Thanks to a dear friend who works for a committee that's always "in the know," I got word that one of my journalism idols, Brian Williams, would be broadcasting the Nightly News live from the Russell Rotunda. He was in town recording a series called "Congress, Behind the Scenes," set to air on Dateline this weekend. So, after work, I walked briskly through the tunnel that connects the Senate office buildings to the Russell Building so I could catch a glimpse of the broadcast icon. Soon enough, he made his debut.
I didn't just stick around until I got a good look at him. No, just a glimpse didn't satisfy me. I was one of those annoying onlookers who doesn't go away. I'm talking really annoying. I was even annoying myself, but I couldn't make it stop. I even tried telling myself, "Okay, Andrea, you've seem him. Time to go home." But I couldn't stop being interested. I just kept watching, snapping pictures and waiting. I was being completely unprofessional. And I knew it. I should have told onlookers I was just an intern, and maybe the situation would have explained itself away, but I had no shame. So, when the 30 minute Nightly News broadcast ended and the famous anchor started walking away, I bolted after him. He went into the Kennedy Caucus room to meet a few people, and I just waited outside. Like a stalker. I should have been embarrassed at my behavior, but I was too excited at the chance to meet him. So, when he popped back out to say hi to some kids (a five and seven-year-old nonetheless), I just squeezed myself into the line. Sorry kids, don't mind me. I handed one of their parents my camera and they gladly obliged to my unprofessional request as I jumped in to shake his hand before he walked away. Pictured below:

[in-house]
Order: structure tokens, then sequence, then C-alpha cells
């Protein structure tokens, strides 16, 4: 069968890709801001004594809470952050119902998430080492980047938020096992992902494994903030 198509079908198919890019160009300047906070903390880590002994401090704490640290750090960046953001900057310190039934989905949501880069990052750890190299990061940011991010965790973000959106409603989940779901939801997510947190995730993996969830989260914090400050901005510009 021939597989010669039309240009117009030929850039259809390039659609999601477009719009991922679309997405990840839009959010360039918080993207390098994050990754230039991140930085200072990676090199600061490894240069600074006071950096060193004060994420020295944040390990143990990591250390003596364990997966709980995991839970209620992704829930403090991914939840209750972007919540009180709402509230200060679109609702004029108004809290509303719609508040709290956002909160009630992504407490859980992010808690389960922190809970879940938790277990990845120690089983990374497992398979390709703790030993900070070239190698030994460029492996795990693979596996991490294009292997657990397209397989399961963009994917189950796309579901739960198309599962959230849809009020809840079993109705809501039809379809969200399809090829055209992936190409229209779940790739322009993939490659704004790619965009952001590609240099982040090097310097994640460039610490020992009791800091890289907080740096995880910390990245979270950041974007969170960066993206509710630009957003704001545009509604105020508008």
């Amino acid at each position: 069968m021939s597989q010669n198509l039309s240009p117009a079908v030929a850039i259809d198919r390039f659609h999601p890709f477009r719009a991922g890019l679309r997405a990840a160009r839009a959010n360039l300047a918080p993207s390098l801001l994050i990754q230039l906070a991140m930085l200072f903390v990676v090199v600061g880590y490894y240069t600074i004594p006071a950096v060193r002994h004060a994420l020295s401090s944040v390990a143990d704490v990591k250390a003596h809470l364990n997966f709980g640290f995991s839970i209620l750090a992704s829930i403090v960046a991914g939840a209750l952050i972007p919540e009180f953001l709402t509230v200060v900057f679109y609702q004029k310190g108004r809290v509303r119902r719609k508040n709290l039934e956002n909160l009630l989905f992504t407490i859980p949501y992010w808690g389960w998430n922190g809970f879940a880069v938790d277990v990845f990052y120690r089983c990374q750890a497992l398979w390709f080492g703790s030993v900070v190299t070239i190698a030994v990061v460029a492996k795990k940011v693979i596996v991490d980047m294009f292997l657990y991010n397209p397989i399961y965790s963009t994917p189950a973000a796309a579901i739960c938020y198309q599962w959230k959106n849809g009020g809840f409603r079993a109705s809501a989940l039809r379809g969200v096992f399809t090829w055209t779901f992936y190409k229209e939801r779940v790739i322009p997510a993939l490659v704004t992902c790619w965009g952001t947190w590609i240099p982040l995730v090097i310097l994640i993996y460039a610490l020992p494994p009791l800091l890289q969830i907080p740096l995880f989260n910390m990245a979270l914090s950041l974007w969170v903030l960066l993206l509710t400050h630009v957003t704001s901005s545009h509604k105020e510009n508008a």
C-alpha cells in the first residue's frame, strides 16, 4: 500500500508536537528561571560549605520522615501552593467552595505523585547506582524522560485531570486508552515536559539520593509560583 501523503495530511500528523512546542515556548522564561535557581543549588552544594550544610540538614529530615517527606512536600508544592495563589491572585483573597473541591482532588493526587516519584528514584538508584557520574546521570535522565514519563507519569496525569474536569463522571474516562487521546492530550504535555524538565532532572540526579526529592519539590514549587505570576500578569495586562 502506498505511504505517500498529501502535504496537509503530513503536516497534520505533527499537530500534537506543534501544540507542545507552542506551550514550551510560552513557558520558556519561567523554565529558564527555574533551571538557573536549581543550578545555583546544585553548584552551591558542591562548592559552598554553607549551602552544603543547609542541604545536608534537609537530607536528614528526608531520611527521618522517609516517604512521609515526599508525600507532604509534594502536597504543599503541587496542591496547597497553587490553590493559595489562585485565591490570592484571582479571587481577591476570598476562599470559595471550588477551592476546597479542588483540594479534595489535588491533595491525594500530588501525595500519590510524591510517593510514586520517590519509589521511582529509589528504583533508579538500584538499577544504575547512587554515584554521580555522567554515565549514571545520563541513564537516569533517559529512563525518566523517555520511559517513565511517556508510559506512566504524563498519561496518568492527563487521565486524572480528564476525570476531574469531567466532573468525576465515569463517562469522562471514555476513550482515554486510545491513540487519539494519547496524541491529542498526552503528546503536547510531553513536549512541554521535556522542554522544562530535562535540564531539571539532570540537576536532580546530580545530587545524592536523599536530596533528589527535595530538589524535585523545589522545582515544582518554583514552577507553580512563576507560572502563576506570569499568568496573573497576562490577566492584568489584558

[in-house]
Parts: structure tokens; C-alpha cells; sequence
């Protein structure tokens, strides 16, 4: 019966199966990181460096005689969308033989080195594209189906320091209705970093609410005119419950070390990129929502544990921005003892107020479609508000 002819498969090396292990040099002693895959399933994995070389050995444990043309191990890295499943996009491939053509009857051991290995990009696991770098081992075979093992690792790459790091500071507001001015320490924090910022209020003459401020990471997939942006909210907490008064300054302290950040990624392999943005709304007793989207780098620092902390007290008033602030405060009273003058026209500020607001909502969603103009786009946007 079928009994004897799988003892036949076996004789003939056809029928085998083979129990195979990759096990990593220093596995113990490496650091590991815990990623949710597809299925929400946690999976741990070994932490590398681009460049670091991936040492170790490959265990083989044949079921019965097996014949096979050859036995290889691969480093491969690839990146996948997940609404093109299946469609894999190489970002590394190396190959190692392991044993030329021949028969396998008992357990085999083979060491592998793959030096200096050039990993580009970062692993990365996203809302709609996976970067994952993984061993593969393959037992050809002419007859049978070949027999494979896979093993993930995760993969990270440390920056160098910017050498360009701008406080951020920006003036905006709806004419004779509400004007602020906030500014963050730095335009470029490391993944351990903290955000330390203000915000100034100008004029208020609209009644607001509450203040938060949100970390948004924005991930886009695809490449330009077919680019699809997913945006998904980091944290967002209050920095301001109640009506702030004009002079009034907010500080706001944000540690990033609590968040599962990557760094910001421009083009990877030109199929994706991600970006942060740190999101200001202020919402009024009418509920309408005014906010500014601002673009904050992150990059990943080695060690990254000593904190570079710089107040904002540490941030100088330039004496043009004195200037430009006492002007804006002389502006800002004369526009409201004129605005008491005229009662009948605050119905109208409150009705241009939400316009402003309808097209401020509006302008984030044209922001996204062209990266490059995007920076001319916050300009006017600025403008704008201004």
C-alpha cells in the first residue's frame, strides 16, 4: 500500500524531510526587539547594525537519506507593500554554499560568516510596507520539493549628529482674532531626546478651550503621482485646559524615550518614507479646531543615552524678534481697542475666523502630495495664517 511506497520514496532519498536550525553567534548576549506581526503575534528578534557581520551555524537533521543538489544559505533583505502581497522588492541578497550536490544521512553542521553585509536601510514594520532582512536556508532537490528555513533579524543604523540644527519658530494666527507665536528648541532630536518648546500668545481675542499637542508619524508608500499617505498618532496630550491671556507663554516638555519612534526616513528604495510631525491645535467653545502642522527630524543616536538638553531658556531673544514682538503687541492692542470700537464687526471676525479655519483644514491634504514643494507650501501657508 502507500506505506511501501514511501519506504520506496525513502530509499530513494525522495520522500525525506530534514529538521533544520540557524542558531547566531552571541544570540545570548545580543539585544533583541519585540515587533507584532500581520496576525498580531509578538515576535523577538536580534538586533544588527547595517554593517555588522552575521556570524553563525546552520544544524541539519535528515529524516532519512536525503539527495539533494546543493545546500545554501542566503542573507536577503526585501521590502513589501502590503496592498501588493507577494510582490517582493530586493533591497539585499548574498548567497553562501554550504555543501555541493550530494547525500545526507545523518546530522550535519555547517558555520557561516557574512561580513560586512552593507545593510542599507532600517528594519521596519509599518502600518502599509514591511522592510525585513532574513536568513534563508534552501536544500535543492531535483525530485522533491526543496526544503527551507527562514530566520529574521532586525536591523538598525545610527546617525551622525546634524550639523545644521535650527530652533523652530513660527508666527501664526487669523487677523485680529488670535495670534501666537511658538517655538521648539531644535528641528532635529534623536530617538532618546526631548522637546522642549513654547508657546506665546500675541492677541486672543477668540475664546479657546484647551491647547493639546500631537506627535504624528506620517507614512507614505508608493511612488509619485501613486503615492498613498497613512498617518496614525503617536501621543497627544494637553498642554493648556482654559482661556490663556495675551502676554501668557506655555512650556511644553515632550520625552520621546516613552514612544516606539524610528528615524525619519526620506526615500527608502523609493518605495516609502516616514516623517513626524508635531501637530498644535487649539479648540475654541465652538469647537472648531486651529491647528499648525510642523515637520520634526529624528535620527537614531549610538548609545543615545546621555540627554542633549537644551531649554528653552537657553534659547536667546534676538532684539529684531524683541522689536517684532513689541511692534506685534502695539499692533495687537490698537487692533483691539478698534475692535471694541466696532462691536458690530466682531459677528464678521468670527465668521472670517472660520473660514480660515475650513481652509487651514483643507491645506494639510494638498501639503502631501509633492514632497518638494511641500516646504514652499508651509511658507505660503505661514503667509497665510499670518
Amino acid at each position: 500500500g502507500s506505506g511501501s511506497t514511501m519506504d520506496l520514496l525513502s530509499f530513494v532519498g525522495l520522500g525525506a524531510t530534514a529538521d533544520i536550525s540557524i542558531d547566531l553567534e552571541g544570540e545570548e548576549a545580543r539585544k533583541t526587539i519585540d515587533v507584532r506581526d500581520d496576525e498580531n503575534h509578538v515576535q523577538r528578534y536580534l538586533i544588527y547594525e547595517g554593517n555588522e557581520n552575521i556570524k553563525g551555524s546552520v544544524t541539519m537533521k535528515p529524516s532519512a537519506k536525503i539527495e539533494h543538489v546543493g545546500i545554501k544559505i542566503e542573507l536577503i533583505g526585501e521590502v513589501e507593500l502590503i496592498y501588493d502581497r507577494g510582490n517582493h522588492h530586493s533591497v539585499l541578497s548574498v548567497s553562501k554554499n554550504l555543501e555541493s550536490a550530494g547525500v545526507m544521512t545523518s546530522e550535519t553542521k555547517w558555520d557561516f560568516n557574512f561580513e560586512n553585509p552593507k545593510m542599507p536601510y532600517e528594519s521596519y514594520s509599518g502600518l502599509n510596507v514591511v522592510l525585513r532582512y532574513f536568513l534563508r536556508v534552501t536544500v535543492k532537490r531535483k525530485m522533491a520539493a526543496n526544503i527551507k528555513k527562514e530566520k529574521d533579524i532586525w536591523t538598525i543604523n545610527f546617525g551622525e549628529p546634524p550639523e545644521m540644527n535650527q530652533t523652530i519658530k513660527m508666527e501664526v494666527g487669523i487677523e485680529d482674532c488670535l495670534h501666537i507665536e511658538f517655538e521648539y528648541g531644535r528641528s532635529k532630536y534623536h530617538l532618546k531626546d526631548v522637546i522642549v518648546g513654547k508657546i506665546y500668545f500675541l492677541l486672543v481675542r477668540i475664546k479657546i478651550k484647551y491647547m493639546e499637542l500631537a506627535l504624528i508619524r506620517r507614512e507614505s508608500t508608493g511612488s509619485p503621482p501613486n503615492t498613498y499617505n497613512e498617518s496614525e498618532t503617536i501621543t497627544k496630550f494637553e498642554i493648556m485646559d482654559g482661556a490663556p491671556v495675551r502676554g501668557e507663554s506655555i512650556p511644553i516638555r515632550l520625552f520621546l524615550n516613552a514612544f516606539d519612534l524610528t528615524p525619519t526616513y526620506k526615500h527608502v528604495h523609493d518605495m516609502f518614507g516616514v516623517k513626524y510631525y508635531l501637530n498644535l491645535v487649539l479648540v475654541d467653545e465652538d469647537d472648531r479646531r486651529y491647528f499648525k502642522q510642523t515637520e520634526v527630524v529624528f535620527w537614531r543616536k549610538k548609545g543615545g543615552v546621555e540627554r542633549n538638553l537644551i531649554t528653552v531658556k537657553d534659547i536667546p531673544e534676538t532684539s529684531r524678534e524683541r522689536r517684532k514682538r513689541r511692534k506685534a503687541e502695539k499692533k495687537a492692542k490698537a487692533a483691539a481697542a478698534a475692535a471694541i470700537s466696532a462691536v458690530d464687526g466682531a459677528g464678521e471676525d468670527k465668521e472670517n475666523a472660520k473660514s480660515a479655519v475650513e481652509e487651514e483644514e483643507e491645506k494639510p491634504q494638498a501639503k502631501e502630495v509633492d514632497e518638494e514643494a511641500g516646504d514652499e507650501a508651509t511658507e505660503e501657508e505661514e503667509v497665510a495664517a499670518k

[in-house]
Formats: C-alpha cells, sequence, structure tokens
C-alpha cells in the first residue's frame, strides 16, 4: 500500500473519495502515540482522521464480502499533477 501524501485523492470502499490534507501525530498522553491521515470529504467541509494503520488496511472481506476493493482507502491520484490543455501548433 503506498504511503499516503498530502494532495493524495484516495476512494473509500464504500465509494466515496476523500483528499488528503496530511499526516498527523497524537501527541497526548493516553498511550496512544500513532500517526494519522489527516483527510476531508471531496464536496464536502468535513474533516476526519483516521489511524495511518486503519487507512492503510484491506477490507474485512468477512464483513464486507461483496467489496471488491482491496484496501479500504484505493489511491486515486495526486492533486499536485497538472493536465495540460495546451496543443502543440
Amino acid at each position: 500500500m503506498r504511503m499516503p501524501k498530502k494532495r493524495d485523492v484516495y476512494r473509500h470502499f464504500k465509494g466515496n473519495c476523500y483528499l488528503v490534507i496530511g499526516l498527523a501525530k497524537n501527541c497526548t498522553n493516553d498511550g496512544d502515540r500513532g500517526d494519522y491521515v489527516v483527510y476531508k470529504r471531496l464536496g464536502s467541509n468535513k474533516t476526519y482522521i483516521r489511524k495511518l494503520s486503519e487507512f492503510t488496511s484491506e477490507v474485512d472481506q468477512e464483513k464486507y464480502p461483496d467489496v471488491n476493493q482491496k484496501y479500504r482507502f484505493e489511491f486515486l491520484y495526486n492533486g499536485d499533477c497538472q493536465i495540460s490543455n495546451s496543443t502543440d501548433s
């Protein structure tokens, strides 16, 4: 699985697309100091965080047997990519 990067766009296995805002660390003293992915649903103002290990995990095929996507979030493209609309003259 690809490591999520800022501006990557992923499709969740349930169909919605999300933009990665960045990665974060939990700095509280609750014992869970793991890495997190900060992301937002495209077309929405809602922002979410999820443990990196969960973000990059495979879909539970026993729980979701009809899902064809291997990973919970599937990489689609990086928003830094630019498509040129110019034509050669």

"Hi, my name's Andrea. I'm a dork and love watching the news. In fact, if I had to pick a journalist to marry, it would be you. You just have a way with words!"
That isn't exactly what I said, but something equally as dorky ensued. "Hi, I'm Andrea. I used to be a reporter, and both you and Andrea Mitchell are my journalism idols. And Ken Strickland." (Ken is a producer for MSNBC, standing in the middle of the picture wondering why I had suddenly gone cuckoo.) To which he replied, "Andrea Mitchell is much more deserving, but thank you." And that, my friends, is the entire story. After we shook hands, I continued to snap a few pictures for a few others, until his handlers told us to take it easy while Mr. Williams filmed a stand-up. If you happened to miss the Nightly News tonight, and seeing Brian Williams live from the Russell Rotunda, you can watch below. Just know, that I was behind the cameras somewhere with big, googly eyes, snapping pictures and acting more or less like an intern: